Dealmaking’s not quite dead yet on Wall Street.
Morgan Stanley and Goldman Sachs Group Inc. both said on Oct. 16 that their investment-banking businesses surged in the third quarter, a sharp contrast to the slumps seen at all their major rivals. Both banks were helped by a boom in initial public offerings, and their debt-underwriting units weathered a slowdown better than the larger peers.
The two firms may look more and more like traditional lenders nowadays—offering up basic products like personal loans and mortgages—but fees from advising on mergers and underwriting securities still make up an outsize portion of their revenue. The investment-banking results powered better-than-expected quarterly profits for both Goldman and Morgan Stanley and sparked rallies in their stocks.
“Banking results are extremely strong, this is our best third quarter,” Morgan Stanley Chief Financial Officer Jonathan Pruzan said in a phone interview. He said the gains came from “strengthening relationships, gaining share and the global footprint working.”
Morgan Stanley’s investment-banking revenue surged 15 percent, and the business was up 10 percent at Goldman. JPMorgan Chase & Co., Citigroup Inc., and Bank of America Corp. posted declines.
At Goldman Sachs, the results were a boon to new Chief Executive Officer David Solomon, who ran the investment-banking unit for a decade before rising to the top job. Morgan Stanley benefited from a surprise jump in debt underwriting—the only rise on Wall Street—and said the bank’s pipeline for mergers and acquisitions is strong for the rest of the year.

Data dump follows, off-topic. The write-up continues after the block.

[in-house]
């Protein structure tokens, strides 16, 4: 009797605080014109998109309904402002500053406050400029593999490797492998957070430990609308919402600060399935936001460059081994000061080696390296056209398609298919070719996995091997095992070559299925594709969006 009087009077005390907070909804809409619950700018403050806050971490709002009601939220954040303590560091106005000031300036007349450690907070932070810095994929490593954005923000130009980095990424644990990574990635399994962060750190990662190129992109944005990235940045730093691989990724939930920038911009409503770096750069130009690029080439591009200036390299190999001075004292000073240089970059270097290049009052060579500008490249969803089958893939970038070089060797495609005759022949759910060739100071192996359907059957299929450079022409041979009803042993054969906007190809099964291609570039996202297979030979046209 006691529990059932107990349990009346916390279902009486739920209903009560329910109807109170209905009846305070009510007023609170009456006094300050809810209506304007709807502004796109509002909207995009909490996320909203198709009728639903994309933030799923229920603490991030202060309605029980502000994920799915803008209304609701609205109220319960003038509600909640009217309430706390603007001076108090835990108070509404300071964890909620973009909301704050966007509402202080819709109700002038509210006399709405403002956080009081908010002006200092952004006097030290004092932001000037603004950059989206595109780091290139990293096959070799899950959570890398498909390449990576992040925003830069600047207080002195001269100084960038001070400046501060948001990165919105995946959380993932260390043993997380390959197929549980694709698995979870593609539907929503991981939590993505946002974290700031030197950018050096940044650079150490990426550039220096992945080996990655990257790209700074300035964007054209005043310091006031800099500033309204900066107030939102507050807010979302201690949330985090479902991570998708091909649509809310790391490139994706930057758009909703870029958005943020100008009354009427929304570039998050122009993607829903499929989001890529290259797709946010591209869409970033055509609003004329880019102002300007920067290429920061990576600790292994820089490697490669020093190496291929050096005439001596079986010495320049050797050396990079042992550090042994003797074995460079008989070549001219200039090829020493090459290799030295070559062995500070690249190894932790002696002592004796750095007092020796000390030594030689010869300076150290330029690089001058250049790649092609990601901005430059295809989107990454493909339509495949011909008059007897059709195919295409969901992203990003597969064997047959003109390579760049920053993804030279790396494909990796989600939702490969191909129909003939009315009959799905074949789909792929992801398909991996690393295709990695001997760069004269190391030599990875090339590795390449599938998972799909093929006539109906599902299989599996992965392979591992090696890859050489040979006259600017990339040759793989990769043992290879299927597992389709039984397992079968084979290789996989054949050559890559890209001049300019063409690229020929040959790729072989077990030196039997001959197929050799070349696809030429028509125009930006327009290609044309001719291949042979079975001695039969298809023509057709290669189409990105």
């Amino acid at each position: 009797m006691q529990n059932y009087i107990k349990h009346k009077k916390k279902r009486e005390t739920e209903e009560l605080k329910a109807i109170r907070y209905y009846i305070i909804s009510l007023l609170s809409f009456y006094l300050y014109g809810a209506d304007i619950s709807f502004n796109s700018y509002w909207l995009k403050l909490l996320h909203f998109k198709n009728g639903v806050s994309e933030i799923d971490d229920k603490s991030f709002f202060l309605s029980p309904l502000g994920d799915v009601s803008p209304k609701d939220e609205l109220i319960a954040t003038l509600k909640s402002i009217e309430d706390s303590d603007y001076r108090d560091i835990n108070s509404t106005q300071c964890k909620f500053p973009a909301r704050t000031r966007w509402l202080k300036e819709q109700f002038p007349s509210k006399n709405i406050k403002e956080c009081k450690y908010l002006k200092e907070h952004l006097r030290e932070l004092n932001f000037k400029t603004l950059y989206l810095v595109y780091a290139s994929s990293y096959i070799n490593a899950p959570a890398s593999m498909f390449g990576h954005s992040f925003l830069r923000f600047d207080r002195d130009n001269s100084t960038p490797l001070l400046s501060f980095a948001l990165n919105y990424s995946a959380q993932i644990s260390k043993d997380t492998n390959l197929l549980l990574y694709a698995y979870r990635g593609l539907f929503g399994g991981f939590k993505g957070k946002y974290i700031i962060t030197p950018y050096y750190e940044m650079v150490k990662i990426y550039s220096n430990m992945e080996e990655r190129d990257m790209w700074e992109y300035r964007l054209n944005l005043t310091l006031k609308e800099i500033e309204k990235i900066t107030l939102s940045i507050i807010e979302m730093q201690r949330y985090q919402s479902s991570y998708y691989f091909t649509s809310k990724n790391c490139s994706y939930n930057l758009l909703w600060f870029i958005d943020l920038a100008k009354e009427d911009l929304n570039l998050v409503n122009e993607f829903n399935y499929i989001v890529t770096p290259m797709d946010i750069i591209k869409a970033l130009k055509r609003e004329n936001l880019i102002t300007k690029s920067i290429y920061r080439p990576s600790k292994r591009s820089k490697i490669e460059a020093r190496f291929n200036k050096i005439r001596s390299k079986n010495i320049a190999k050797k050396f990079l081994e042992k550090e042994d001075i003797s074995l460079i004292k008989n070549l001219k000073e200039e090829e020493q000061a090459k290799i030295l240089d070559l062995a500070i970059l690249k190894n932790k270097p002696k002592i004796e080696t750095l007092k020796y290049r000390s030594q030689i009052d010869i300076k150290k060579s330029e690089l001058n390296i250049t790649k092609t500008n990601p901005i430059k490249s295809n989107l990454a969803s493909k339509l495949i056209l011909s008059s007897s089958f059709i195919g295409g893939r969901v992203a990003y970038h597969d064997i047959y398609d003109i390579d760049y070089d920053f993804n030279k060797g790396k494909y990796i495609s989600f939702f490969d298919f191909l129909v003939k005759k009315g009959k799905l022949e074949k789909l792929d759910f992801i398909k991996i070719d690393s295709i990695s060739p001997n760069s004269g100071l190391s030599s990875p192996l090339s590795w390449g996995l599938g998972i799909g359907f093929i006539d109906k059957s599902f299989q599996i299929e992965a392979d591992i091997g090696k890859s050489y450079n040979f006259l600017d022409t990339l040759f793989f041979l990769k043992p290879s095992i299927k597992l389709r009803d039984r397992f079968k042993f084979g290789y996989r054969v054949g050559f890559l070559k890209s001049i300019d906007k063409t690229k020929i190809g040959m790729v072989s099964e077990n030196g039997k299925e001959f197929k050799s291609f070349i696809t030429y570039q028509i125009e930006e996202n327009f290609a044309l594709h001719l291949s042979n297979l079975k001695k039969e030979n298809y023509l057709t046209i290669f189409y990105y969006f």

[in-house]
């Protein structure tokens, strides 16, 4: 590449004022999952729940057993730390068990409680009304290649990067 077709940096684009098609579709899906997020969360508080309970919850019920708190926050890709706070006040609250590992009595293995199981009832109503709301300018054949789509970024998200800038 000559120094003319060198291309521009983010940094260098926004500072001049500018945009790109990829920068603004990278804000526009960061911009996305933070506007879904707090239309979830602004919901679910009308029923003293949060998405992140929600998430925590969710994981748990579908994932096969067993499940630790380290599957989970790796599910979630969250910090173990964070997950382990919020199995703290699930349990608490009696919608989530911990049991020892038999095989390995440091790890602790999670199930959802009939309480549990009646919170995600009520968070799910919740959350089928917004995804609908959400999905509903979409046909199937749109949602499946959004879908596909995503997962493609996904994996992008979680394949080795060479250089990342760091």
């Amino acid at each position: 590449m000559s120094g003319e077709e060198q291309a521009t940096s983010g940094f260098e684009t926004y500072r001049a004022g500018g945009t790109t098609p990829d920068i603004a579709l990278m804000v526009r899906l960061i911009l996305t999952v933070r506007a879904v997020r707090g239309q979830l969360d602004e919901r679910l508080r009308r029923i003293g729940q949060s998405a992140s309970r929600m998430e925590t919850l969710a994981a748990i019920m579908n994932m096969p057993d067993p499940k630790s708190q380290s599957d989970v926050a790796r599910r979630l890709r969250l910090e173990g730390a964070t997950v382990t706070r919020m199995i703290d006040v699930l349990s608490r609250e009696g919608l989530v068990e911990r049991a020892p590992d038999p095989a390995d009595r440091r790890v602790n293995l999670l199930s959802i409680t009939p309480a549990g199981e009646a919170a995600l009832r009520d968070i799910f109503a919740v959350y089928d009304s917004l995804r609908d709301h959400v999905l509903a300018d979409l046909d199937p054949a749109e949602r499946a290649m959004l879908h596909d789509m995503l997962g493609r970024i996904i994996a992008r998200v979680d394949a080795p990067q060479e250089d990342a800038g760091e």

Morgan Stanley shares climbed 5.4 percent on Oct. 16 in New York, the most since February 2017. Goldman Sachs’s stock rose 2.4 percent.
Mergers and acquisitions advice wasn’t the bright spot. Fees were roughly unchanged at Goldman, and they slipped at Morgan Stanley. There are concerns among investors that dealmaking could be damped as trade tensions and market volatility weigh on large-scale transactions. Announced M&A volumes of more than $3 trillion globally through the end of the third quarter had given 2018 a chance to set a record for deals.
The outlook for dealmaking is unclear. Trade tensions between the U.S. and China may challenge some key areas of growth. Asia’s equity exchanges are “down pretty dramatically,” Pruzan said, after strong equity underwriting in the region earlier in the year. Cross-border dealmaking may also be affected. Goldman Sachs said its backlog was lower compared with the end of the second quarter.
But the two firms showed they could post gains even in a down overall market for fees, which could help them narrow this year’s stock declines, the worst among major banks. Goldman CFO Marty Chavez said the firm is making steady progress in its goal to cover 1,000 new corporate clients.
“There’s a disconnect between perception of the cycle coming to an end and these companies telling us that things feel constructive,” said Devin Ryan, a bank analyst at JMP Securities LLC.
By Sonali Basak & Sridhar Natarajan